Chris Morris for The Boston Globe
Katy Perry famously got into an ongoing feud with Taylor Swift. But maybe she should train her sights on Lady Gaga instead.
After all, Staples decided to work with Gaga this year as the celebrity partner for its Staples for Students program. Perry, it turns out, is so 2016.
A Staples spokeswoman said no slight was intended. Perry was also involved in the campaign in 2014, before Staples worked with singer Nick Jonas. Staples picks celebrities that appeal to both moms and teens. They also need to have a demonstrated interest in helping students.
A huge social media following — Gaga has 67 million followers on Twitter, while Perry has 100 million — sure helps, too.
So why did Lady Gaga get the honors this time around? The Staples spokeswoman said company executives were impressed with her work in schools through her Born This Way Foundation. Staples is sponsoring Lady Gaga’s summer tour and donating $1 million to her foundation to help create positive classroom experiences, alongside a corporate $1 million gift to DonorsChoose.org to support teachers and students.
As part of the campaign, Staples has created a new public service announcement with the singer that features a call to action to promote kindness in school and support teachers so they have the resources they need in the classroom.
Gaga fans will get the chance to enter a sweepstakes to win a $50,000 scholarship and a trip to Las Vegas to meet the singer and attend a concert. Five additional winners will get the Vegas trip and concert tickets.
No word yet on whether the executives at Sycamore Partners — the New York-based private equity firm that unveiled a deal to buy Staples on Wednesday for $6.9 billion — will have tickets to the show as well. But it’s a good bet the folks at the office supplier’s Framingham headquarters will be able to secure a few for them. — JON CHESTO
Getting selected to become a fellow at the Barr Foundation, Boston’s biggest private philanthropy, has many benefits, and one of them just got even better.
Fellows who used to receive a $40,000 grant for their organization now get more than double — $100,000.
Foundation officials said the increase can help pay a fellow’s salary while they take time off to participate in the three-month sabbatical that’s part of the program, among other things, as well as workshops and professional development for interim leaders. Some fellows are from small nonprofit organizations with budget and staffing constraints.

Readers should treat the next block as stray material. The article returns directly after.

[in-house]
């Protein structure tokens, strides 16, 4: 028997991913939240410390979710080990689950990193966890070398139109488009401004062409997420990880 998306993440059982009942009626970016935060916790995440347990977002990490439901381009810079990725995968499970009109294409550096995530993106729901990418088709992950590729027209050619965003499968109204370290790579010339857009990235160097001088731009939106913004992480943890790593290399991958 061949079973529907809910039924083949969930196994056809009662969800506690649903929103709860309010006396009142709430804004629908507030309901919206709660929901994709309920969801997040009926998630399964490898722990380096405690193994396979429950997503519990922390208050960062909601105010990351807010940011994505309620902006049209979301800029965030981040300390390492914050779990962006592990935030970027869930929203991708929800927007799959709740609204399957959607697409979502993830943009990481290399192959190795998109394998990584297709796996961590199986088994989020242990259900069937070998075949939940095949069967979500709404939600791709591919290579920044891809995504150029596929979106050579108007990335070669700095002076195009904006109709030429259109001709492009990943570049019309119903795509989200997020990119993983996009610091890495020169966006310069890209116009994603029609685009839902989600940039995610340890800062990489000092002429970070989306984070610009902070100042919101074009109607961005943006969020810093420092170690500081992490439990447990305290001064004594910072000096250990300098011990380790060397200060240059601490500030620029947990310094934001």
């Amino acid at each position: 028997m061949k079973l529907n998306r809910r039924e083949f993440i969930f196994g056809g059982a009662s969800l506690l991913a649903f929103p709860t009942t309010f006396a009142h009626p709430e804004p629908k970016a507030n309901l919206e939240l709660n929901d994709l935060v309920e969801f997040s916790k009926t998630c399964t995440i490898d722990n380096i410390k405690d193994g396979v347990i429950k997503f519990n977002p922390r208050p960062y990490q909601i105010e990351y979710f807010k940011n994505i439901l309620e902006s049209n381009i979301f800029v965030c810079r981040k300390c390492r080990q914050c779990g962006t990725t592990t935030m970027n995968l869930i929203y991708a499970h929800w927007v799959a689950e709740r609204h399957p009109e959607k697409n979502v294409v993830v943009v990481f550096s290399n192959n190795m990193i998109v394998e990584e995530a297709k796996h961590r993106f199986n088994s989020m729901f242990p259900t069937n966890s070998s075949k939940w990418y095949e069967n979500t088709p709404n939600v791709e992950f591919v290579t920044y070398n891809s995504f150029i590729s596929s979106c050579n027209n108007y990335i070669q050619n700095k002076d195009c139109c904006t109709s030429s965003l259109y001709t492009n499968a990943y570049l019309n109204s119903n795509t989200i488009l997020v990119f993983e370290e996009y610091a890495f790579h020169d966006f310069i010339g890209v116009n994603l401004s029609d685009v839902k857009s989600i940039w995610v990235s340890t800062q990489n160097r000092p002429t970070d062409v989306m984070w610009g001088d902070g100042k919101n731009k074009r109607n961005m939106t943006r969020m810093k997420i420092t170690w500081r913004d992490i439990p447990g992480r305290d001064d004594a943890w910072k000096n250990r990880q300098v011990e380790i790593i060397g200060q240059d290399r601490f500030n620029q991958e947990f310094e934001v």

“It is important to us that we’re able to have fellows from a range of organizations and very important that we make it possible for leaders of small organizations to participate,” said Roger Nozaki, a vice president at the Barr Foundation. “One of our core values is investing in leaders.”
The movers-and-shakers picked to participate in the next class of fellows includes Beth Anderson, founder and chief executive of the Phoenix Charter Academy Network, which operates schools in Lawrence, Chelsea, and Springfield; Clementina Chery, president of the Louis D. Brown Peace Institute, which helps people affected by murder and trauma; Yusufi Vali, executive director of the largest mosque in New England, the Islamic Society of Boston Cultural Center; and David Waters, chief executive of Community Servings, a Jamaica Plain nonprofit that delivers nutritious meals to the chronically ill.
Well, it looks like Boston Pizza is finally coming to its namesake city.
The Canadian pizzeria chain has steered clear of New England — until now. The story goes that Greek immigrant Gus Agioritis was so inspired by the city of Boston, even though he never lived here, in the 1960s that he decided to name his Boston Pizza and Spaghetti House in Edmonton, Alberta, after it.
The company does business in the United States as Boston’s Restaurant & Sports Bar, and construction is underway for Boston’s first Boston’s on Boylston Street in the Fenway neighborhood. So far, the company has 400 locations in Canada, 30 in the United States, and 14 in Mexico.
Franchisee Manny Patel hopes to open the Fenway restaurant by the end of the year, and he is also scouting for a second location. Patel and his family own a number of different retail and hospitality business ventures. Here’s another one that’s new to Boston: Patel is bringing Second Cup Coffee, also a Canadian concept, here, and will start with one franchise near TD Garden.
Eric Taylor, head of the pizza restaurant chain’s Dallas-based US operations, said he has tried to ensure that Boston themes are prevalent in all of the stores under his purview.
Taylor has dictated that a picture of David Ortiz hitting a home run at Fenway Park, and a map of the city, be on display at all US restaurants. Samuel Adams should be available. And Taylor is experimenting with adding New England-style dishes to the menu.
No one seems to be griping, even in cities that have longstanding sports rivalries with Boston.
“I think they’re all embracing it,” Taylor said. “Every store is going to have a Boston feel. . . . People come in and they expect to get a Boston experience.”
— JON CHESTO
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